We’re still seeing top directors dip their toes in 3D. Martin Scorsese has Hugo, Spielberg has Tin Tin and Sam Raimi has the Oz movie, to name a few that have yet to come out. Different directors seem to approach 3D in radically different ways. What is your approach and where do you think the film grammar of 3D is headed in the future?

That’s a great question. Take Spielberg and Raimi: both treat the camera very differently. Spielberg connects the dots — start with A, end with B. Next shot starts with B and gets interrupted by C. Raimi treats it like a roller coaster — start with A fly through B twist it around and end on C. I can’t wait to see how these guys tackle 3D.

What’s great is that the grammar of 3D is so new, who knows how people will use it? It is very limiting compared to 2D filmmaking and I’m excited to see how different directors tackle these limitations. I just saw Transformers 3 in 3D and they’re were a ton of ‘rules’ successfully broken in that film.

I think I will be more on the conservative and controlled side of 3D filmmaking. It’s dangerous territory now for audiences and I want them to get lost in the story not the filmmaking. Plus, I’m a believer in learning the rules and then breaking them.

You’ve not only shown how to build a 3D rig, you’ve shown how to build your DIY 3D home theater. I love that you’ve modeled it after the RealD system, which is my personal preferred 3D projection system. Is building a 3D theater something you recommend for filmmakers who want to work in 3D?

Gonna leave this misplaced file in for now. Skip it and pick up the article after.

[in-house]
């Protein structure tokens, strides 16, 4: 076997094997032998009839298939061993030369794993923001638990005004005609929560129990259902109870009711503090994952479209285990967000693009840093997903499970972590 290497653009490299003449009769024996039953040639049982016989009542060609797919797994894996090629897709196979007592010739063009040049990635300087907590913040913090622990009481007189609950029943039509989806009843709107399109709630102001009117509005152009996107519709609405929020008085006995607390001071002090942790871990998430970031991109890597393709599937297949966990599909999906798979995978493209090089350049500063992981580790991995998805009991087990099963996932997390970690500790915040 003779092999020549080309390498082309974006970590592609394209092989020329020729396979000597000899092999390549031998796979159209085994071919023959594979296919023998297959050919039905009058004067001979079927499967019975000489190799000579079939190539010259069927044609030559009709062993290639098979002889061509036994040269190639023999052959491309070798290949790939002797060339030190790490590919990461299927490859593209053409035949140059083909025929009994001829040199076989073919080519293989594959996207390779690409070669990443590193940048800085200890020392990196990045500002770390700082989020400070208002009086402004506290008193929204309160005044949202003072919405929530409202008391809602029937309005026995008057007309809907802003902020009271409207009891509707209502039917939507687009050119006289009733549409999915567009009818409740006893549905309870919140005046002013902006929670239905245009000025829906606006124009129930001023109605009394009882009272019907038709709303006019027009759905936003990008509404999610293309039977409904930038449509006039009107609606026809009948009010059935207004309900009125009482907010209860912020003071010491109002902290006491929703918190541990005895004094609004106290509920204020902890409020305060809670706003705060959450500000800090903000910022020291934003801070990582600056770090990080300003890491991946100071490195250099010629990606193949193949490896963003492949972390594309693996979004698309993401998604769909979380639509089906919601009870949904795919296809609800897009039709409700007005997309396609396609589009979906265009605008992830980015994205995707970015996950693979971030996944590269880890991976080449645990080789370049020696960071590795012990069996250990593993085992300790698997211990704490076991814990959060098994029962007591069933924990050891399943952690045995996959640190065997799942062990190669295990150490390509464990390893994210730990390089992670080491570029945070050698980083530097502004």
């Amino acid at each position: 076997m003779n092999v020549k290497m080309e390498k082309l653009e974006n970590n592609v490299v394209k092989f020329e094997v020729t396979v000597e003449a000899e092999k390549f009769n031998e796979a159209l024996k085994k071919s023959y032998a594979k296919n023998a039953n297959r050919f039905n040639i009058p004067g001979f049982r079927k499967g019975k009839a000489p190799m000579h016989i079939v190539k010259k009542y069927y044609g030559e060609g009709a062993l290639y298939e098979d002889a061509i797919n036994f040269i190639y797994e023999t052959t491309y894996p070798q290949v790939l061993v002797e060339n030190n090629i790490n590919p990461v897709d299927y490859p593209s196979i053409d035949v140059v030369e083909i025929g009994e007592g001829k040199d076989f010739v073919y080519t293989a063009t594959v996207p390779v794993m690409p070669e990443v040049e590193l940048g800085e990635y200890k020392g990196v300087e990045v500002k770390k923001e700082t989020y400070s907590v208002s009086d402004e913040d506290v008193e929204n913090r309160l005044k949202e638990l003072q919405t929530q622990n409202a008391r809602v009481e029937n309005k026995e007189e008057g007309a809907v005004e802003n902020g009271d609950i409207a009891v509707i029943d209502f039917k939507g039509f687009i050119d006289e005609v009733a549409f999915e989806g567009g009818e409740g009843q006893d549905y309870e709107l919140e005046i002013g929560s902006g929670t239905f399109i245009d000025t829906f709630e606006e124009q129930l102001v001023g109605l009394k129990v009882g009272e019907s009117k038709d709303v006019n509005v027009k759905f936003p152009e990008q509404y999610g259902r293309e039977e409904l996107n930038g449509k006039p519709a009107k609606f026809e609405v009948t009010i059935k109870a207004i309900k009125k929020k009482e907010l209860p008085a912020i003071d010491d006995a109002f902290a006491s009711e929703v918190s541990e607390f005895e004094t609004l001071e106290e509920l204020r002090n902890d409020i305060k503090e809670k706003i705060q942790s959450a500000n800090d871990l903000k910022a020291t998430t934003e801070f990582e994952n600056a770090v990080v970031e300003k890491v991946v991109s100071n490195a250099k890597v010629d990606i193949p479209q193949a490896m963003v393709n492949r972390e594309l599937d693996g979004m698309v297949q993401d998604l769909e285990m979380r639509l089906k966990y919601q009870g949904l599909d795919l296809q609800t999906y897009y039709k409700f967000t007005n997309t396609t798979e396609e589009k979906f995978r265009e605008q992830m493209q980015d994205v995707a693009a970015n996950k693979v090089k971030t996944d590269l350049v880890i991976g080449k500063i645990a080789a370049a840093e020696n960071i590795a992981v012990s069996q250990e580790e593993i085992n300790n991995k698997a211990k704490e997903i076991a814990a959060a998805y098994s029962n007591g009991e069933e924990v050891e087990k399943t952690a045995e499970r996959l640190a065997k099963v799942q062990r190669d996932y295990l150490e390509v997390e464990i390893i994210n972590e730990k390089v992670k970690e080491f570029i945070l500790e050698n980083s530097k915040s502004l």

Yes. You have to watch 3D at the dimensions you intend your audience to view it at. The smaller the viewed size, the less the 3D effect — and vice-versa. Take “Shine”, viewed at fullscreen on Vimeo, the depth is okay. Viewed full-size on my 3D theater, the depth is almost too much. This will be one of the big obstacles that the medium will have to address: the varied resolutions of viewing platforms.

For filmmakers serious about big-screen 3D, it is necessary to invest in large scale playback.

What advice do you have for other indie filmmakers who want use 3D?

Get out there and start shooting. There is a lot of misinformation about 3D and you will only discover what really works for you by actively shooting in 3D. Also, here’s a big secret: You can get away with murder in post. The digital pipeline is the main reason for 3D’s revival. So, shoot what you can, and fix it in post. You can’t fix everything, but you can shoot 3D with a $100 rig and learn a ton.

Where should people go if they want to learn more about Chompers 3D and your other work?

First, go over to www.Chompers3D.com and request some free 3D shades. They can also check out my vimeo page. If they were to watch one other video of mine I would suggest “Space Bugs”. Turn up the volume and watch at fullscreen if you can.

UPDATE: “Shine 3D” will play at the 3D Film Festival in Los Angeles Sept 22-25.

Space Bugs from Jesse Blanchard

Chompers 3D Teaser (Red/Blue Glasses) from Jesse Blanchard